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The Catholic anti-nuclear protest at the White House on August 9 (OSV News/Kate Scanlon)

Catholics marked the 78th anniversary of the United States’ 1945 atomic bombings in Japan with calls for nuclear disarmament, prayers for peace and a protest at the White House. Source: OSV News.

The Dorothy Day Catholic Worker House gathered about three dozen protesters for a vigil outside the White House on August 9 to mark the occasion with prayer, and to call on the US, the only nation that has used such weapons in war, to lead the way to a world where they are never again used. The group held a similar demonstration outside the Pentagon on August 6.

A “litany of repentance” prayed in front of the White House included songs and laying roses on pictures of victims and survivors.

During World War II, the US used nuclear weapons on the Japanese cities of Hiroshima on August 6, 1945, and Nagasaki on August 9, 1945. Those bombings marked the first – and to date, only – use of atomic weapons in war. Tens of thousands of people were killed in each of the initial explosions, and still more died from radiation poisoning in the following years. On August 10, 1945, the Japanese government signalled its intent to accept the Allied terms of surrender, with their formal surrender taking place September 2, 1945.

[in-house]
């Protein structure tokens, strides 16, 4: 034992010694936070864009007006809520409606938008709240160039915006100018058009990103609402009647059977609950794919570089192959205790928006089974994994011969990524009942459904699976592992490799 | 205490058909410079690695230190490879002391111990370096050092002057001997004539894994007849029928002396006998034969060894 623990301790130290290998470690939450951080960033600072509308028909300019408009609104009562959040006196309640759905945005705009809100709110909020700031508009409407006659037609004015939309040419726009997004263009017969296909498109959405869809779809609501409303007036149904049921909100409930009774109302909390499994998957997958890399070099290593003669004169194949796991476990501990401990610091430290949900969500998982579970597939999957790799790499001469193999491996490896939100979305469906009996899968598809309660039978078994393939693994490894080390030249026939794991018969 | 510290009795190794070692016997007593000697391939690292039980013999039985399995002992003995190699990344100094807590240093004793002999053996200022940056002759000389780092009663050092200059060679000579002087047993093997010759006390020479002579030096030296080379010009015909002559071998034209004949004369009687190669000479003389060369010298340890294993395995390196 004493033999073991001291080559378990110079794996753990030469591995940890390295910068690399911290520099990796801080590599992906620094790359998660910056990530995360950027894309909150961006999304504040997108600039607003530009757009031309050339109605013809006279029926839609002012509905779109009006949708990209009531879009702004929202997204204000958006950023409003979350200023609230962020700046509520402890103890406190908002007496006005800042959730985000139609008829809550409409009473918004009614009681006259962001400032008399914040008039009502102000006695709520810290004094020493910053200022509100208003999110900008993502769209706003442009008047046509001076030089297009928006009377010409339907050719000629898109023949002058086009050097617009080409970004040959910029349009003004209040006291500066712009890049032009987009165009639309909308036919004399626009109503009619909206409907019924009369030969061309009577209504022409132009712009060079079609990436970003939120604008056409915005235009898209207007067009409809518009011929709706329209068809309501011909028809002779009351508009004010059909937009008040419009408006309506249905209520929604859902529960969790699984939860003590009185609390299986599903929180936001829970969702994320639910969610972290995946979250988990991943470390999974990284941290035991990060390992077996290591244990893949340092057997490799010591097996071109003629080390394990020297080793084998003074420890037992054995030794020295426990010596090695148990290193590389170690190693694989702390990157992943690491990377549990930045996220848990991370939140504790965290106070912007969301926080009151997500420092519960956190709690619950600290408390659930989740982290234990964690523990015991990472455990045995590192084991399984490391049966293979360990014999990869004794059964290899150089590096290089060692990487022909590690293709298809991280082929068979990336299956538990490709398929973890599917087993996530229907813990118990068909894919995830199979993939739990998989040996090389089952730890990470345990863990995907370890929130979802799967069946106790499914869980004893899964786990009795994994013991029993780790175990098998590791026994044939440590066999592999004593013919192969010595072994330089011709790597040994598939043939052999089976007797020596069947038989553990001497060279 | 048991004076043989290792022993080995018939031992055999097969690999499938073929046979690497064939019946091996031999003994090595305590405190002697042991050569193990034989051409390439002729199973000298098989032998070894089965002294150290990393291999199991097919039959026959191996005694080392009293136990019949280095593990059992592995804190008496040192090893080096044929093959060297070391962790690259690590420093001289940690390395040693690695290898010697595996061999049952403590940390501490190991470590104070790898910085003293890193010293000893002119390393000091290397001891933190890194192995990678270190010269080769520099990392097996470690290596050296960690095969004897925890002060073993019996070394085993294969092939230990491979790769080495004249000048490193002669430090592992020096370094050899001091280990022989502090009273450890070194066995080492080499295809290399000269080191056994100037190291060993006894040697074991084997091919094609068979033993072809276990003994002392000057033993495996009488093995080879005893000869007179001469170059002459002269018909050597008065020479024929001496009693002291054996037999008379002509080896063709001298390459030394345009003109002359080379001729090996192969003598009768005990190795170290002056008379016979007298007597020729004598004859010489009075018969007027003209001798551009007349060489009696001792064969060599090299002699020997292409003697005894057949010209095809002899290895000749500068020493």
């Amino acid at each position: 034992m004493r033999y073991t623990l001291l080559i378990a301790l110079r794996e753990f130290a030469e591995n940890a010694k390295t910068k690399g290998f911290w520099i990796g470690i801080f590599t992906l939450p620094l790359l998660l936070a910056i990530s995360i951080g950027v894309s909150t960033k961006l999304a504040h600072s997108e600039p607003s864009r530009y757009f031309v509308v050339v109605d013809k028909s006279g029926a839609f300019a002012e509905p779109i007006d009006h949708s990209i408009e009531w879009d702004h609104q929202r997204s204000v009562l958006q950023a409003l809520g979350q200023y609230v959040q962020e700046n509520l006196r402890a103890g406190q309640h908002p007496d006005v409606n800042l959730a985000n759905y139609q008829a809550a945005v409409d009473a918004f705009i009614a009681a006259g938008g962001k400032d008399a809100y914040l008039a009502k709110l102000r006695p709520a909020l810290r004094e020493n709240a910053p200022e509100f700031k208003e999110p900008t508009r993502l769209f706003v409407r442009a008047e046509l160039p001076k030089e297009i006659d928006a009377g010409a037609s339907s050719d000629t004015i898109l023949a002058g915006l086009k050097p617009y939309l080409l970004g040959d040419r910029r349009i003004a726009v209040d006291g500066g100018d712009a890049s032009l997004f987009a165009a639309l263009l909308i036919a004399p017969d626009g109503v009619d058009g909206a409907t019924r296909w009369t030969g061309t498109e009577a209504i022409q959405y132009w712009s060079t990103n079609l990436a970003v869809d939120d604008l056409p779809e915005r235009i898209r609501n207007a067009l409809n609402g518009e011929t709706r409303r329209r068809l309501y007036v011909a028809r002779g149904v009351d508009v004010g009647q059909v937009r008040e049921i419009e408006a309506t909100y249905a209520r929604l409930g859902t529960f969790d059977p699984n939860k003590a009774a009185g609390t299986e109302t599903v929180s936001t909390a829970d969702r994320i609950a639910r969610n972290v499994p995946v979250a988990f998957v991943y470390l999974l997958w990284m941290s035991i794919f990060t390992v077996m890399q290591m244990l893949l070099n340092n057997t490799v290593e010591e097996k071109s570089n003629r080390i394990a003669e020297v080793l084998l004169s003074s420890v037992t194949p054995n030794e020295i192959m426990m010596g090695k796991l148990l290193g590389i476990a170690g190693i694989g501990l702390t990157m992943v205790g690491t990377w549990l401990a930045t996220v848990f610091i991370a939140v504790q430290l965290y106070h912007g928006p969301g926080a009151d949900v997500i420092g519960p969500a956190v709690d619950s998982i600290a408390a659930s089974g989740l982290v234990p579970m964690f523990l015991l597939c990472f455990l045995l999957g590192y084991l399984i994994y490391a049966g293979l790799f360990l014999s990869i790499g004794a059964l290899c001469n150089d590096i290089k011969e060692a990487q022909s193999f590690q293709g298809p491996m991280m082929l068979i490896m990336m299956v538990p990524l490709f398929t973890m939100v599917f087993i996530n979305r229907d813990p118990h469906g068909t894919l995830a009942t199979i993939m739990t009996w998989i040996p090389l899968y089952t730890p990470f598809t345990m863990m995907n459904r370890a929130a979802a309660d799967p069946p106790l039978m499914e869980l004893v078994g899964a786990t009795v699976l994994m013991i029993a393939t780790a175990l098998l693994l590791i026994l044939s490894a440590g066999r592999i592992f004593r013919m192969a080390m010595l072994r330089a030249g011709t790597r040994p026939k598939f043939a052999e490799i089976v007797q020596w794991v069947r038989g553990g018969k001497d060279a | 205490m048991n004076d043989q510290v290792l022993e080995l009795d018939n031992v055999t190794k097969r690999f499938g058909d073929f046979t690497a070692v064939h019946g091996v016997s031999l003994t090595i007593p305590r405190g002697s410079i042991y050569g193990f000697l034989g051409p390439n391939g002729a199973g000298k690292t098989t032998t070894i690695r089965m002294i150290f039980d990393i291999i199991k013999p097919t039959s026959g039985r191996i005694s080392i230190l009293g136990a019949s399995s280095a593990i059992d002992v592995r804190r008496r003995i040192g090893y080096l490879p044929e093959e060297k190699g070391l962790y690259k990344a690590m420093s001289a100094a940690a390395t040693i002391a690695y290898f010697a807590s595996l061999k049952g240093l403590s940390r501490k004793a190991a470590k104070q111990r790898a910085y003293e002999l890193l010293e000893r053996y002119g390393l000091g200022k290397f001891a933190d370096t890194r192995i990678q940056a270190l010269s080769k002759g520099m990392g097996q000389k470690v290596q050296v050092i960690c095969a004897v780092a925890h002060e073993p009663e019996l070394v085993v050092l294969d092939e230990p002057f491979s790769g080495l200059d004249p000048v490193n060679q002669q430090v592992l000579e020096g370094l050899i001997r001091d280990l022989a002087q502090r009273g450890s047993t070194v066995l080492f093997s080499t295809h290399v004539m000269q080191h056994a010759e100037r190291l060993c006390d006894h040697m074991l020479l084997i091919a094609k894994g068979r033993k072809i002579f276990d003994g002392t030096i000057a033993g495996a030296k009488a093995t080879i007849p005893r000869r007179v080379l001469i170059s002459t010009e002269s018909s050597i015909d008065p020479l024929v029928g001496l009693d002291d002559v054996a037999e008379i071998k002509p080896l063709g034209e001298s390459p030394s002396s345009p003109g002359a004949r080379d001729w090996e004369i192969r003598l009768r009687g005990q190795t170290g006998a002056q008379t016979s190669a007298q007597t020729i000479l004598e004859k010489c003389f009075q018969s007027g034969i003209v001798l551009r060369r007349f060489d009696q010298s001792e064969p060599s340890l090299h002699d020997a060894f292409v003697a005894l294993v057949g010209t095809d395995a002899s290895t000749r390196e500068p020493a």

According to the Bulletin of the Atomic Scientists, the US atomic bombings of the two Japanese cities are estimated to have killed between 110,000-210,000 people.

The UN Treaty on the Prohibition of Nuclear Weapons, which went into effect in 2021, made nuclear weapons illegal under international law, but it is largely symbolic, as the nuclear states, including the US and Russia, have not ratified it.

Pope Francis and the Holy See have embraced the UN treaty and the pontiff has said that “the use of nuclear weapons, as well as their mere possession, is immoral.”


Catholics mark 78th anniversary of atomic bombings with calls for nuclear disarmament (By Kate Scanlon, OSV News via Catholic Review)